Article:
Let me digress even further, although I promise this is relevant to my point. Walter Cronkite is often associated with America losing the war in Vietnam. The phrase, “the Vietnam War was lost on television” came from Marshall McLuhan. It’s probably also fair to say that Carter lost the Hostage Crisis on television, to Ted Koppel. And the first Gulf War was won on television with General Schwarzkopf and CNN. And then came the Internet. McLuhan’s other popular phrase is, “the medium is the message.” I suspect you are way ahead of me by now and I probably don’t need to even say this, but the war on terror will be fought on Facebook.
We’ve all seen this war playing out on Facebook over the last couple of weeks. The online social medium changes our experience from the television in our living room to our mobile device or desktop computer. Facebook is just another channel like CBS News, but with one important difference. It’s more immediately participatory. What do I mean by that? TV, then and mostly still, is a one-to-many broadcast. Within a few years, by merging picture-in-picture (PIP) technology with the Internet, it will more closely resemble Facebook, which is a many-to-many broadcast. A party line. Know that the speed of the Internet adds velocity to the spread of ideas. Including bad ones.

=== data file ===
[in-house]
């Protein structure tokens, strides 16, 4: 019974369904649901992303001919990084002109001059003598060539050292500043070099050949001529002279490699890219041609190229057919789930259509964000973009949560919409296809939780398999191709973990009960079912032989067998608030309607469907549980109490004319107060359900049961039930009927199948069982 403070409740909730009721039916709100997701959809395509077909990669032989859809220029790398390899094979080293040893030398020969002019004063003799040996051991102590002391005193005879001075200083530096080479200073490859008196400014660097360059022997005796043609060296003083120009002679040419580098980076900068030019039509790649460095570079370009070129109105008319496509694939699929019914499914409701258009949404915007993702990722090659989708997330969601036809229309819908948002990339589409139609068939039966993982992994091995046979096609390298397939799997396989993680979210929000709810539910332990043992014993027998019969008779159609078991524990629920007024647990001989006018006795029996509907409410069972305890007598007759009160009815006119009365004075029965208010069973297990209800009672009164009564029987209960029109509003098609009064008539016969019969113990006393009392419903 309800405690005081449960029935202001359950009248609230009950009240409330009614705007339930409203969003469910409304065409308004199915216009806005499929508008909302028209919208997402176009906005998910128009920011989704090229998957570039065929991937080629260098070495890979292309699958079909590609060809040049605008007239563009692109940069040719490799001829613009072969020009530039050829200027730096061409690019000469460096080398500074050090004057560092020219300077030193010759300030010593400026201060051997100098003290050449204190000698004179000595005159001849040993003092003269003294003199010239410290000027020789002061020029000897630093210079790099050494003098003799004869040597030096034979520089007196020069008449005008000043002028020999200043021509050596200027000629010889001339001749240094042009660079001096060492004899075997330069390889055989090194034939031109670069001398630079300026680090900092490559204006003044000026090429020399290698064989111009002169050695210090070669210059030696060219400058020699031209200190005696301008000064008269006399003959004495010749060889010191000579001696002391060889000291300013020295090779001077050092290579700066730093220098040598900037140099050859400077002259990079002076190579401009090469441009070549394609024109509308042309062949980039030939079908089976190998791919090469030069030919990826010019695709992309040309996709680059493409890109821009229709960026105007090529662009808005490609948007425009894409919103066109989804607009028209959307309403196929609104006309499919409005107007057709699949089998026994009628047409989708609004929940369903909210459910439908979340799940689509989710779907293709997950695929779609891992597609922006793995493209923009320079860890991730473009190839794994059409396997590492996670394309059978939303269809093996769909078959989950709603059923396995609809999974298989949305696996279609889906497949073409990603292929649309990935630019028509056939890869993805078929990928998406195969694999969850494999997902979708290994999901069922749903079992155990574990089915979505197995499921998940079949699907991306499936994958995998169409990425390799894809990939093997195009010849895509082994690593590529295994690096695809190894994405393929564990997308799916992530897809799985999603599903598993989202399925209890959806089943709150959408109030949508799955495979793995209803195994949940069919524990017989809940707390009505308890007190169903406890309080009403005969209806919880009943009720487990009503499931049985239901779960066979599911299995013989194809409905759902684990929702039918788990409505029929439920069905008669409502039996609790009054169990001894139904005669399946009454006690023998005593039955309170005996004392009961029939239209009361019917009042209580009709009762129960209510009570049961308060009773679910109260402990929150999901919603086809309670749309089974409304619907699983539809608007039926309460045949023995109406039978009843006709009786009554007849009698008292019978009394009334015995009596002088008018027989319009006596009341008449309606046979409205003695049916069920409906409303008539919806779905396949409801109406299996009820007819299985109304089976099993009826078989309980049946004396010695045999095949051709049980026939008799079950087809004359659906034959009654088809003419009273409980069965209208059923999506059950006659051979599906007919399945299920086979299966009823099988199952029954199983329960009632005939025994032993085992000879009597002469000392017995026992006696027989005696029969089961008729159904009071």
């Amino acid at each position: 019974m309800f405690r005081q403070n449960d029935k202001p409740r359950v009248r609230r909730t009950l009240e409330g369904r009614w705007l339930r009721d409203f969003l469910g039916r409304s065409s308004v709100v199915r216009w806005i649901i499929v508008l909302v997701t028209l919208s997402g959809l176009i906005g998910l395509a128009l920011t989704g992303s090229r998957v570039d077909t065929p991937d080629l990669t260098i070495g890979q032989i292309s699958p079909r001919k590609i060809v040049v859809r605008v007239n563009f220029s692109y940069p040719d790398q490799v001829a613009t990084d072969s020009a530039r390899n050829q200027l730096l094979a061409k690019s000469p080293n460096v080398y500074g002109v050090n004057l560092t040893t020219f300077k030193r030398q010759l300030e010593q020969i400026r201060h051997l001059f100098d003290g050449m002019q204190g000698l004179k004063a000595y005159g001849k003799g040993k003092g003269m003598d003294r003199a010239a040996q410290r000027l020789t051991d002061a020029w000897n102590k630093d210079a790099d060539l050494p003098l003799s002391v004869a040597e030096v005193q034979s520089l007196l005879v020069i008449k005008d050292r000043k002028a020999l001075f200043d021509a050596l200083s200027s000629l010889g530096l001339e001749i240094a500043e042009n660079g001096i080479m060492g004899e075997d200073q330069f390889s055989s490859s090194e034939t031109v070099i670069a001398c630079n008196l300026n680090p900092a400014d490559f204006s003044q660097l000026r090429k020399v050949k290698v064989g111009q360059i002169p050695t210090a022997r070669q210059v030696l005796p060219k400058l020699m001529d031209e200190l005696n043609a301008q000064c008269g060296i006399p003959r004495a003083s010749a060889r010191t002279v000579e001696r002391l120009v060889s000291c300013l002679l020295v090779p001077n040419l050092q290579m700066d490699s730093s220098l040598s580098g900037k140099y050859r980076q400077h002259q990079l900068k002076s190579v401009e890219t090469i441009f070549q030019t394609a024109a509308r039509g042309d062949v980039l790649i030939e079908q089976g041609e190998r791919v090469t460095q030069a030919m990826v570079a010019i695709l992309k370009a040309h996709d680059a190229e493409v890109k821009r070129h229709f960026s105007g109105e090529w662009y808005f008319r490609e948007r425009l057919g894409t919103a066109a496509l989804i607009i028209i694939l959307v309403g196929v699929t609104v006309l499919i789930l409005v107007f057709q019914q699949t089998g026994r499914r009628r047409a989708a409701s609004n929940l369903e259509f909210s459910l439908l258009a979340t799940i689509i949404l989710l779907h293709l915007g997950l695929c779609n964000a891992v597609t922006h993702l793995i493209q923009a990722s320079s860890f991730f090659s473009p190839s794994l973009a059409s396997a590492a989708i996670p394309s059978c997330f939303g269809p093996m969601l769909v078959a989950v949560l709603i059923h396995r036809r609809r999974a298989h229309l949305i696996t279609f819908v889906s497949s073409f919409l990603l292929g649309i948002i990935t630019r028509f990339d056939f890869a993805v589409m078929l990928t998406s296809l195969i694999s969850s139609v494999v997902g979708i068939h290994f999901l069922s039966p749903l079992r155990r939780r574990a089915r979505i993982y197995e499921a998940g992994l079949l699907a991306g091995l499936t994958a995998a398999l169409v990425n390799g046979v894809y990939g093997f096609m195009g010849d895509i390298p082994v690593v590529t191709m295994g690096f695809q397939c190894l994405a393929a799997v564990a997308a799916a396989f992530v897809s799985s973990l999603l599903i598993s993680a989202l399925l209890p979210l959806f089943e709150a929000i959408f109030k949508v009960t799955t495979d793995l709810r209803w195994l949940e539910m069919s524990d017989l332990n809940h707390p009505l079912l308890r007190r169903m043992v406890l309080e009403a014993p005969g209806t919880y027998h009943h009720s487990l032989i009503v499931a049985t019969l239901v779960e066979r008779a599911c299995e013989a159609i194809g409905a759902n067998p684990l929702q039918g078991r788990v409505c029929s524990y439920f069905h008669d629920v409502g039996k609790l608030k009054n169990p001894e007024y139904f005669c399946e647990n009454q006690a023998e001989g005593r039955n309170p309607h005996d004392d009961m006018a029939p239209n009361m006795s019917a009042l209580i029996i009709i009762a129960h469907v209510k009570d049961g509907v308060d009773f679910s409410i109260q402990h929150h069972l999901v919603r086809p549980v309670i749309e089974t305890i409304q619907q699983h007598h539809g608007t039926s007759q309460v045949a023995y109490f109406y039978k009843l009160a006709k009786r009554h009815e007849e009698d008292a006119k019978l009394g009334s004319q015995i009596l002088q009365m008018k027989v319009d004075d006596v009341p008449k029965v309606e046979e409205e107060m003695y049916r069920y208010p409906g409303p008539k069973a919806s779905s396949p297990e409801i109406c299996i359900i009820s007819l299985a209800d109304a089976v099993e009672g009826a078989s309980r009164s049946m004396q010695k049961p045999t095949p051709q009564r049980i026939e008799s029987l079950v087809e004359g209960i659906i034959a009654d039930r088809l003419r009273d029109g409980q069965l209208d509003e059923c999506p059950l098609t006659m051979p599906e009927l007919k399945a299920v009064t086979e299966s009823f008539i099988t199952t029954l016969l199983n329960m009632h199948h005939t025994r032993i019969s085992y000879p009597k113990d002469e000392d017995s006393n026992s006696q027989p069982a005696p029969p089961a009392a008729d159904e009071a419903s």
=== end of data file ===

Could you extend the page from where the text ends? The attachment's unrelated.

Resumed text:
So the Internet and social networking has extended your living room to a much wider audience. To the entire world ostensibly although really just to your online contacts factored by some multiplier of your friends’ friends. Unless of course your big game hunting photos go viral. And this makes many of you uncomfortable.
Doesn’t matter how uncomfortable you are. You have a role to play. Let me explain the 1-9-90 rule. It’s sometimes compared to the 80/20 pareto principle, although I would argue it’s much different because everyone participates in 1-9-90. I first read about it as part of teacher education studies. Let me start with that example. In a classroom, there is one teacher producing all the content. A handful, 9%, comment by raising their hand and asking questions. The point of the teaching studies is that the remaining 90%, sitting contently and following the conversations, are still participating. They learn by listening to the question and answer. Maybe they listen in math class, but ask questions in social studies where they have more confidence on the content.